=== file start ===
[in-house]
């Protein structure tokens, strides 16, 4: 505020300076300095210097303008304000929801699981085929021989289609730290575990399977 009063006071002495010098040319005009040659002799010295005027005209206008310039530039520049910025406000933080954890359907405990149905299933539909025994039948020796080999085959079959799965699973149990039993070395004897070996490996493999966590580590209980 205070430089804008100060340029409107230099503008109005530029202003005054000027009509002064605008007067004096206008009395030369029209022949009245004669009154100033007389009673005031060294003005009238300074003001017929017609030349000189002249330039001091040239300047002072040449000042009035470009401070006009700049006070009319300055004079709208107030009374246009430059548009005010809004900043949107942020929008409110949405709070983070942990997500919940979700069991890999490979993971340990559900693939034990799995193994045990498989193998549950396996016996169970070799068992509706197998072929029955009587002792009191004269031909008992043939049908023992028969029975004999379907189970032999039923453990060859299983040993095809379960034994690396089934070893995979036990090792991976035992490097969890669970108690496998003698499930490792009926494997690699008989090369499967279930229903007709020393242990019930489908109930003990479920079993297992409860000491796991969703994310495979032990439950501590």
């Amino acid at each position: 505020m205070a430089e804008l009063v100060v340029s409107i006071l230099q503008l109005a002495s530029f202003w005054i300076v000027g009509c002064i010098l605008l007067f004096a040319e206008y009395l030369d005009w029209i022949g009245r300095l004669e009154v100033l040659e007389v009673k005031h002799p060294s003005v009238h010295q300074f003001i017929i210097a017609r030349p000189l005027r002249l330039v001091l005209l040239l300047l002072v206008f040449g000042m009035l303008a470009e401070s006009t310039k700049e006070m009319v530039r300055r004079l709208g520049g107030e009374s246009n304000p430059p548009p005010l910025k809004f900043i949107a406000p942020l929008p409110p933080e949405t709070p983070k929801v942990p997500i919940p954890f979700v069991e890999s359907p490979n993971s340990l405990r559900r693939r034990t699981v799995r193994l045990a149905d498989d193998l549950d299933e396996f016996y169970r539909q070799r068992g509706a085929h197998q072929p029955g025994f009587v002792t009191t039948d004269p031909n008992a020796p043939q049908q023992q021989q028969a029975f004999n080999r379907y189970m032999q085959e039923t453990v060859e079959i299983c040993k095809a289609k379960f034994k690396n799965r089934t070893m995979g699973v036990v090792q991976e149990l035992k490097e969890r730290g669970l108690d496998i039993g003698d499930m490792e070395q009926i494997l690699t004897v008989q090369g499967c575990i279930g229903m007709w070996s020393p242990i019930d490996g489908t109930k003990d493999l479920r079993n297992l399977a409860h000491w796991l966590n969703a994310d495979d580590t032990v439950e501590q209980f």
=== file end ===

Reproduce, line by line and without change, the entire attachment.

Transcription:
[in-house]
């Protein structure tokens, strides 16, 4: 505020300076300095210097303008304000929801699981085929021989289609730290575990399977 009063006071002495010098040319005009040659002799010295005027005209206008310039530039520049910025406000933080954890359907405990149905299933539909025994039948020796080999085959079959799965699973149990039993070395004897070996490996493999966590580590209980 205070430089804008100060340029409107230099503008109005530029202003005054000027009509002064605008007067004096206008009395030369029209022949009245004669009154100033007389009673005031060294003005009238300074003001017929017609030349000189002249330039001091040239300047002072040449000042009035470009401070006009700049006070009319300055004079709208107030009374246009430059548009005010809004900043949107942020929008409110949405709070983070942990997500919940979700069991890999490979993971340990559900693939034990799995193994045990498989193998549950396996016996169970070799068992509706197998072929029955009587002792009191004269031909008992043939049908023992028969029975004999379907189970032999039923453990060859299983040993095809379960034994690396089934070893995979036990090792991976035992490097969890669970108690496998003698499930490792009926494997690699008989090369499967279930229903007709020393242990019930489908109930003990479920079993297992409860000491796991969703994310495979032990439950501590």
């Amino acid at each position: 505020m205070a430089e804008l009063v100060v340029s409107i006071l230099q503008l109005a002495s530029f202003w005054i300076v000027g009509c002064i010098l605008l007067f004096a040319e206008y009395l030369d005009w029209i022949g009245r300095l004669e009154v100033l040659e007389v009673k005031h002799p060294s003005v009238h010295q300074f003001i017929i210097a017609r030349p000189l005027r002249l330039v001091l005209l040239l300047l002072v206008f040449g000042m009035l303008a470009e401070s006009t310039k700049e006070m009319v530039r300055r004079l709208g520049g107030e009374s246009n304000p430059p548009p005010l910025k809004f900043i949107a406000p942020l929008p409110p933080e949405t709070p983070k929801v942990p997500i919940p954890f979700v069991e890999s359907p490979n993971s340990l405990r559900r693939r034990t699981v799995r193994l045990a149905d498989d193998l549950d299933e396996f016996y169970r539909q070799r068992g509706a085929h197998q072929p029955g025994f009587v002792t009191t039948d004269p031909n008992a020796p043939q049908q023992q021989q028969a029975f004999n080999r379907y189970m032999q085959e039923t453990v060859e079959i299983c040993k095809a289609k379960f034994k690396n799965r089934t070893m995979g699973v036990v090792q991976e149990l035992k490097e969890r730290g669970l108690d496998i039993g003698d499930m490792e070395q009926i494997l690699t004897v008989q090369g499967c575990i279930g229903m007709w070996s020393p242990i019930d490996g489908t109930k003990d493999l479920r079993n297992l399977a409860h000491w796991l966590n969703a994310d495979d580590t032990v439950e501590q209980f």